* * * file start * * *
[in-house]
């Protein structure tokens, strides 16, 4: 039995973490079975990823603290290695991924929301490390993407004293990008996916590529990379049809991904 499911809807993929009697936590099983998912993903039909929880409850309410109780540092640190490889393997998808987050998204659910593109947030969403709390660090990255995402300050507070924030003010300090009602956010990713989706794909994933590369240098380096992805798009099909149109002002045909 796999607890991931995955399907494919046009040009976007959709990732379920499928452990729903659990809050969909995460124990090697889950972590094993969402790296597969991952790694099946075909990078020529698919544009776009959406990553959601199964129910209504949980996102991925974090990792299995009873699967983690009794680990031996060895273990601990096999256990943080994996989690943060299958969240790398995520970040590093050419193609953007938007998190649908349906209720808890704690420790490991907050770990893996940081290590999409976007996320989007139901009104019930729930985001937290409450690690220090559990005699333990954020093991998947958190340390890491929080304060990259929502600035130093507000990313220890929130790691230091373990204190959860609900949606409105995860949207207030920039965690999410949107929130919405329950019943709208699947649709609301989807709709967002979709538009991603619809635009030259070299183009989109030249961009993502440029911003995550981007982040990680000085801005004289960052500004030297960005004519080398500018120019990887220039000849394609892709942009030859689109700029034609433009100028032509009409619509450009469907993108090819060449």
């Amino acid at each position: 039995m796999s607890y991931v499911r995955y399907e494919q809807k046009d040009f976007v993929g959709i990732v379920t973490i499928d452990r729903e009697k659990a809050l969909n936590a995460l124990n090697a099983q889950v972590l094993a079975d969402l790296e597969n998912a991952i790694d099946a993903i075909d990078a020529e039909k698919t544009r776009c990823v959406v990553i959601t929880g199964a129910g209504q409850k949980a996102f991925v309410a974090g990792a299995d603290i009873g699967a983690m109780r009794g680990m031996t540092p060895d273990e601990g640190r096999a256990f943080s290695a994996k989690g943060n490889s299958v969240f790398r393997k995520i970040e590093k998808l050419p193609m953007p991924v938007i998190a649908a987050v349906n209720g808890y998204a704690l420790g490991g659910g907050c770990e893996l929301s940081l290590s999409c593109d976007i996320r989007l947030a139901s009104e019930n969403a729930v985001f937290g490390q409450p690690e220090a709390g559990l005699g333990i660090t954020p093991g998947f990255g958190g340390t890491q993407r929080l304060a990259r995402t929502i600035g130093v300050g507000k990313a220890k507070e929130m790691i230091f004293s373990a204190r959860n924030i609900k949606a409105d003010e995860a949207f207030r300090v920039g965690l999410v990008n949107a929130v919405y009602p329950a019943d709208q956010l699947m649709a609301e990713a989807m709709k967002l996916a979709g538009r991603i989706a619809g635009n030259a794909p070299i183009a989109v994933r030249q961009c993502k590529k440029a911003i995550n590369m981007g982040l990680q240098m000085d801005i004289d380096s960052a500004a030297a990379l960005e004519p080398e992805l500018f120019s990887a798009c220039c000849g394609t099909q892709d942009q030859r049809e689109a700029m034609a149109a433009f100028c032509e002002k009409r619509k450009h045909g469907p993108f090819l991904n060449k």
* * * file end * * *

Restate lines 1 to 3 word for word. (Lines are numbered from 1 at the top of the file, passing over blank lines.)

[in-house]
């Protein structure tokens, strides 16, 4: 039995973490079975990823603290290695991924929301490390993407004293990008996916590529990379049809991904 499911809807993929009697936590099983998912993903039909929880409850309410109780540092640190490889393997998808987050998204659910593109947030969403709390660090990255995402300050507070924030003010300090009602956010990713989706794909994933590369240098380096992805798009099909149109002002045909 796999607890991931995955399907494919046009040009976007959709990732379920499928452990729903659990809050969909995460124990090697889950972590094993969402790296597969991952790694099946075909990078020529698919544009776009959406990553959601199964129910209504949980996102991925974090990792299995009873699967983690009794680990031996060895273990601990096999256990943080994996989690943060299958969240790398995520970040590093050419193609953007938007998190649908349906209720808890704690420790490991907050770990893996940081290590999409976007996320989007139901009104019930729930985001937290409450690690220090559990005699333990954020093991998947958190340390890491929080304060990259929502600035130093507000990313220890929130790691230091373990204190959860609900949606409105995860949207207030920039965690999410949107929130919405329950019943709208699947649709609301989807709709967002979709538009991603619809635009030259070299183009989109030249961009993502440029911003995550981007982040990680000085801005004289960052500004030297960005004519080398500018120019990887220039000849394609892709942009030859689109700029034609433009100028032509009409619509450009469907993108090819060449």
């Amino acid at each position: 039995m796999s607890y991931v499911r995955y399907e494919q809807k046009d040009f976007v993929g959709i990732v379920t973490i499928d452990r729903e009697k659990a809050l969909n936590a995460l124990n090697a099983q889950v972590l094993a079975d969402l790296e597969n998912a991952i790694d099946a993903i075909d990078a020529e039909k698919t544009r776009c990823v959406v990553i959601t929880g199964a129910g209504q409850k949980a996102f991925v309410a974090g990792a299995d603290i009873g699967a983690m109780r009794g680990m031996t540092p060895d273990e601990g640190r096999a256990f943080s290695a994996k989690g943060n490889s299958v969240f790398r393997k995520i970040e590093k998808l050419p193609m953007p991924v938007i998190a649908a987050v349906n209720g808890y998204a704690l420790g490991g659910g907050c770990e893996l929301s940081l290590s999409c593109d976007i996320r989007l947030a139901s009104e019930n969403a729930v985001f937290g490390q409450p690690e220090a709390g559990l005699g333990i660090t954020p093991g998947f990255g958190g340390t890491q993407r929080l304060a990259r995402t929502i600035g130093v300050g507000k990313a220890k507070e929130m790691i230091f004293s373990a204190r959860n924030i609900k949606a409105d003010e995860a949207f207030r300090v920039g965690l999410v990008n949107a929130v919405y009602p329950a019943d709208q956010l699947m649709a609301e990713a989807m709709k967002l996916a979709g538009r991603i989706a619809g635009n030259a794909p070299i183009a989109v994933r030249q961009c993502k590529k440029a911003i995550n590369m981007g982040l990680q240098m000085d801005i004289d380096s960052a500004a030297a990379l960005e004519p080398e992805l500018f120019s990887a798009c220039c000849g394609t099909q892709d942009q030859r049809e689109a700029m034609a149109a433009f100028c032509e002002k009409r619509k450009h045909g469907p993108f090819l991904n060449k």